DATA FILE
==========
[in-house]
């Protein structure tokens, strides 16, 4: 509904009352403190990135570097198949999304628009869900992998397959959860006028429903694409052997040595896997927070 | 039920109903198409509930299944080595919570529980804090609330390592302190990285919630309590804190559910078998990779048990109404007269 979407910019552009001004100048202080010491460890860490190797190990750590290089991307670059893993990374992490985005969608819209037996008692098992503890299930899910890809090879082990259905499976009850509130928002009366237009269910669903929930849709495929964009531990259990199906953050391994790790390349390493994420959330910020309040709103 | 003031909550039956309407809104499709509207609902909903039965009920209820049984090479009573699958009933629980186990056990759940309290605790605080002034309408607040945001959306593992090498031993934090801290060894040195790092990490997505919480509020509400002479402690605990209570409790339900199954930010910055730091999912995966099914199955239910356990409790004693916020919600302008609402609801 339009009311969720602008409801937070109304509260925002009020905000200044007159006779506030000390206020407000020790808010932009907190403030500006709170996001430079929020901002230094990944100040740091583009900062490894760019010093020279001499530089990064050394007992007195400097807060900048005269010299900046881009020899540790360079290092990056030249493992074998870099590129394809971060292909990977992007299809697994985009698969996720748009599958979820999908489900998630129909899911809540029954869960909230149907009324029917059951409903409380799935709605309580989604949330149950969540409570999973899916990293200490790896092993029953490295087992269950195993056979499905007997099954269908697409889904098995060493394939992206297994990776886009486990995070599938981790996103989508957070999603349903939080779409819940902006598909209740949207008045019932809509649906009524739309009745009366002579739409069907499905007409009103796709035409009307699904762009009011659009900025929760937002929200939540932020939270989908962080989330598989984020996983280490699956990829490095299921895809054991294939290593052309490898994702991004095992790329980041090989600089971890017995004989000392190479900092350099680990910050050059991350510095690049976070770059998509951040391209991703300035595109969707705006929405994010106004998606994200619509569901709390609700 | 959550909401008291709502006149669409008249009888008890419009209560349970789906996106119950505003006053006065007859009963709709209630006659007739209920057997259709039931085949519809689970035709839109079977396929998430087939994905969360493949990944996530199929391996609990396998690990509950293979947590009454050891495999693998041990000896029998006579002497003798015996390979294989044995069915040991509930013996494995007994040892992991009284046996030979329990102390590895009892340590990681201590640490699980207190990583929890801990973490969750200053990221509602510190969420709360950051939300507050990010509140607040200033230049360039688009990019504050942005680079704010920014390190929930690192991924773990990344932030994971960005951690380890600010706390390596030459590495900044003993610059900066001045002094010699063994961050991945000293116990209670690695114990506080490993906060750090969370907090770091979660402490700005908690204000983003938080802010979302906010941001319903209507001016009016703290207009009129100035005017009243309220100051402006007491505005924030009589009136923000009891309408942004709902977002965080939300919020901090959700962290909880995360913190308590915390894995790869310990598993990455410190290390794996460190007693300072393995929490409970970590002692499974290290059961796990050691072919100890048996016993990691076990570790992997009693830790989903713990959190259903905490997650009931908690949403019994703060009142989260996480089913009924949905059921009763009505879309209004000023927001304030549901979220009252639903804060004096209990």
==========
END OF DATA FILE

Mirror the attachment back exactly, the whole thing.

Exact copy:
[in-house]
């Protein structure tokens, strides 16, 4: 509904009352403190990135570097198949999304628009869900992998397959959860006028429903694409052997040595896997927070 | 039920109903198409509930299944080595919570529980804090609330390592302190990285919630309590804190559910078998990779048990109404007269 979407910019552009001004100048202080010491460890860490190797190990750590290089991307670059893993990374992490985005969608819209037996008692098992503890299930899910890809090879082990259905499976009850509130928002009366237009269910669903929930849709495929964009531990259990199906953050391994790790390349390493994420959330910020309040709103 | 003031909550039956309407809104499709509207609902909903039965009920209820049984090479009573699958009933629980186990056990759940309290605790605080002034309408607040945001959306593992090498031993934090801290060894040195790092990490997505919480509020509400002479402690605990209570409790339900199954930010910055730091999912995966099914199955239910356990409790004693916020919600302008609402609801 339009009311969720602008409801937070109304509260925002009020905000200044007159006779506030000390206020407000020790808010932009907190403030500006709170996001430079929020901002230094990944100040740091583009900062490894760019010093020279001499530089990064050394007992007195400097807060900048005269010299900046881009020899540790360079290092990056030249493992074998870099590129394809971060292909990977992007299809697994985009698969996720748009599958979820999908489900998630129909899911809540029954869960909230149907009324029917059951409903409380799935709605309580989604949330149950969540409570999973899916990293200490790896092993029953490295087992269950195993056979499905007997099954269908697409889904098995060493394939992206297994990776886009486990995070599938981790996103989508957070999603349903939080779409819940902006598909209740949207008045019932809509649906009524739309009745009366002579739409069907499905007409009103796709035409009307699904762009009011659009900025929760937002929200939540932020939270989908962080989330598989984020996983280490699956990829490095299921895809054991294939290593052309490898994702991004095992790329980041090989600089971890017995004989000392190479900092350099680990910050050059991350510095690049976070770059998509951040391209991703300035595109969707705006929405994010106004998606994200619509569901709390609700 | 959550909401008291709502006149669409008249009888008890419009209560349970789906996106119950505003006053006065007859009963709709209630006659007739209920057997259709039931085949519809689970035709839109079977396929998430087939994905969360493949990944996530199929391996609990396998690990509950293979947590009454050891495999693998041990000896029998006579002497003798015996390979294989044995069915040991509930013996494995007994040892992991009284046996030979329990102390590895009892340590990681201590640490699980207190990583929890801990973490969750200053990221509602510190969420709360950051939300507050990010509140607040200033230049360039688009990019504050942005680079704010920014390190929930690192991924773990990344932030994971960005951690380890600010706390390596030459590495900044003993610059900066001045002094010699063994961050991945000293116990209670690695114990506080490993906060750090969370907090770091979660402490700005908690204000983003938080802010979302906010941001319903209507001016009016703290207009009129100035005017009243309220100051402006007491505005924030009589009136923000009891309408942004709902977002965080939300919020901090959700962290909880995360913190308590915390894995790869310990598993990455410190290390794996460190007693300072393995929490409970970590002692499974290290059961796990050691072919100890048996016993990691076990570790992997009693830790989903713990959190259903905490997650009931908690949403019994703060009142989260996480089913009924949905059921009763009505879309209004000023927001304030549901979220009252639903804060004096209990």